The Diadem on Anti-Autocratic Coin Types

(M. Valerius) Messalla. Denarius, 3.69g. (h). Rome, 53 BC. Obv: Helmeted bust of Roma right, spear over shoulder, MESSAL F before. Rx: Curule chair; PATRE COS above, scepter and diadem below, S – C on either side. Crawford 435/1. Gemini XI, lot 374.

This seems to be the earliest coin (c.53BC) in which the symbols of Hellenistic kingship, the diadem and the scepter, are used in such a way as to suggest their rejection in favor of the traditional symbols of Roman power in this case the curule chair.  For this coin, the context is the threat of Pompey assuming sole control of the Roman state.

We see a similar iconographic strategy on a coin of Brutus after the murder of Julius Caesar:

M. Junius Brutus and Casca Longus. Denarius, mint moving with Brutus 43-42, AR 3.81 g. CASCA – LONGVS Wreathed head of Neptune r.; below, trident. Rev. BRVTVS IMP Victory walking r. on broken sceptre and holding palm branch over l. shoulder and broken diadem with both hands. Crawford 507/2. NAC 51, lot 113.

The question in my mind is should a similar interpretation also apply to this type:

Denarius, mint moving with Brutus and Cassius 43-42, AR 3.90 g. C·CASSEI·IMP Laureate head of Libertas r. Rev. M·SERVILIVS – LEG Crab, holding aplustre in its claws; below, rose and untied diadem. Crawford 505/3. Ex SKA Bern 1, 1983, 254 and NAC 9, 1996, 763 sales. NAC 63, lot 530.

The auction houses invariably photograph this specimen with the orientation shown above, but Crawford had his plates printed at the 90 degree rotation of the reverse:

1275129

Crawford is silent on the symbolism of diadem saying only: “Part of one issue of Cassius records his capture of Rhodes after a battle at Myndus, opposite the island of Cos; the rose of Rhodes and crab of Cos both figure, together with an aplustre as a symbol of victory” (p. 741).  I must say, the aplustre doesn’t seem very victorious to me as it is clutched in the claws of the crab.  Or perhaps its just Cos offering the naval victory to Cassius…

I also think I prefer symbolically the crab and aplustre read as over and above the more diminished Rhodian rose and the diadem, just as the curule chair symbolically sits over the diadem and sceptre in the first type above.

The Cassius coin is often connected to this quote from Plutarch’s Life of Brutus:

“Cassius, having taken Rhodes, behaved himself there with no clemency; though at his first entry, when some had called him lord and king, he answered that he was neither king nor lord, but the destroyer and punisher of a king and lord.”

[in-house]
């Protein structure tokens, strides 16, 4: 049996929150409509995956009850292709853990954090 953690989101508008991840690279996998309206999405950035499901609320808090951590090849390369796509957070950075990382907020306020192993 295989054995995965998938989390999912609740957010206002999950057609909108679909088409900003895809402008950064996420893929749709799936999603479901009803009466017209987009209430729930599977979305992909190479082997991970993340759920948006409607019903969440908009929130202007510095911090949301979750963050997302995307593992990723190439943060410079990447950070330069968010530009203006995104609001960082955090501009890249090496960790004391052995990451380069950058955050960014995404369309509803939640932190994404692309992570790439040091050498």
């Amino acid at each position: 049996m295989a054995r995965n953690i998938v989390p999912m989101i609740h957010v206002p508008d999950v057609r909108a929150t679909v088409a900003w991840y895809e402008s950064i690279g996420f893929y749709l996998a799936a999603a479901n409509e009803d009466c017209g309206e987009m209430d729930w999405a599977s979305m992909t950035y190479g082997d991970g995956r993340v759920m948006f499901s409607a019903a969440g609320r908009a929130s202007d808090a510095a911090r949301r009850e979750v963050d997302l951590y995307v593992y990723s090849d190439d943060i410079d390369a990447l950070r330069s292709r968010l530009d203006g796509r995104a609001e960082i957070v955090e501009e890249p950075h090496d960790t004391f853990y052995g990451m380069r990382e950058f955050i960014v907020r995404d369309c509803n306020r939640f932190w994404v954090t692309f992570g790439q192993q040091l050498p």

I’m not sure this is specifically the allusion the die engraver was aiming at but it is certainly a reflection of the same rhetorical impulse.

1/17/16: on Crabs on coins:

http://www.jstor.org/stable/750132

73 out of 410 days: Pompey and Freedmen

Romans had a practice of granting manumission to some slaves.  Those receiving such grants held a separate status from the citizens, i.e. free men.  As freedmen they had more limited legal rights and defined obligations to their former masters, now their patrons.   That’s pretty basic, but the social function of this group certainly evolved over time and we might think about the attitudes and social conditions that preceded the evolution of the imperial freedmen.  I came across two passages today that got me thinking along those lines:

 These things I have heard; I have heard also that this theatre was not erected by Pompey, but by one Demetrius, a freedman of his, with the money he had gained while making campaigns with the general. Most justly, therefore, did he give his master’s name to the structure, so that Pompey might not incur needless reproach because of the fact that his freedman had collected money enough for so huge an expenditure.

 

While these men kept up their conflict, Pompey, too, encountered some delay in the distribution of the grain. For since many slaves had been freed in anticipation of the event, he wished to take a census of them in order that the grain might be supplied to them with some order and system. This, to be sure, he managed fairly easily through his own wisdom and because of the large supply of grain; but in seeking the consulship he met with annoyances and incurred some censure.

These passages would need to be contextualized by say Sulla’s mass manumission of the so called Cornelii, some 10,000 individuals, or the power he gave to Chrysogonus.  

The basic moral seems to be that benefiting too many freedman or one freedman too much is viewed with suspicion.  On the other hand our imperial sources may be reading too much of their present social reality back on to their accounts of the Republic.   

Contrast how Plutarch does not mention distributions to freedmen, but instead emphasizes that there was so much grain available it was give to foreigners as well — yet another group whose influence was a site of socio-political anxiety in the Late Republic.  Cf. the careers of Theophanes of Mitylene and Balbus.

I was getting a little lost in the literary accounts of 56-55 BC.  This post is just a little break to try to return to the coins.

71 out of 410 days: What’s in a Name?

Gold coin.This coin of Pompey is probably a small issue struck as a commemorative piece and/or gift on the occasion of his second triumph.  The choice of legends are particularly revealing about both the date of issue and also the impression Pompey wished to convey. Three passages are needed for context.  First, Granius Licinianus 36.2.4: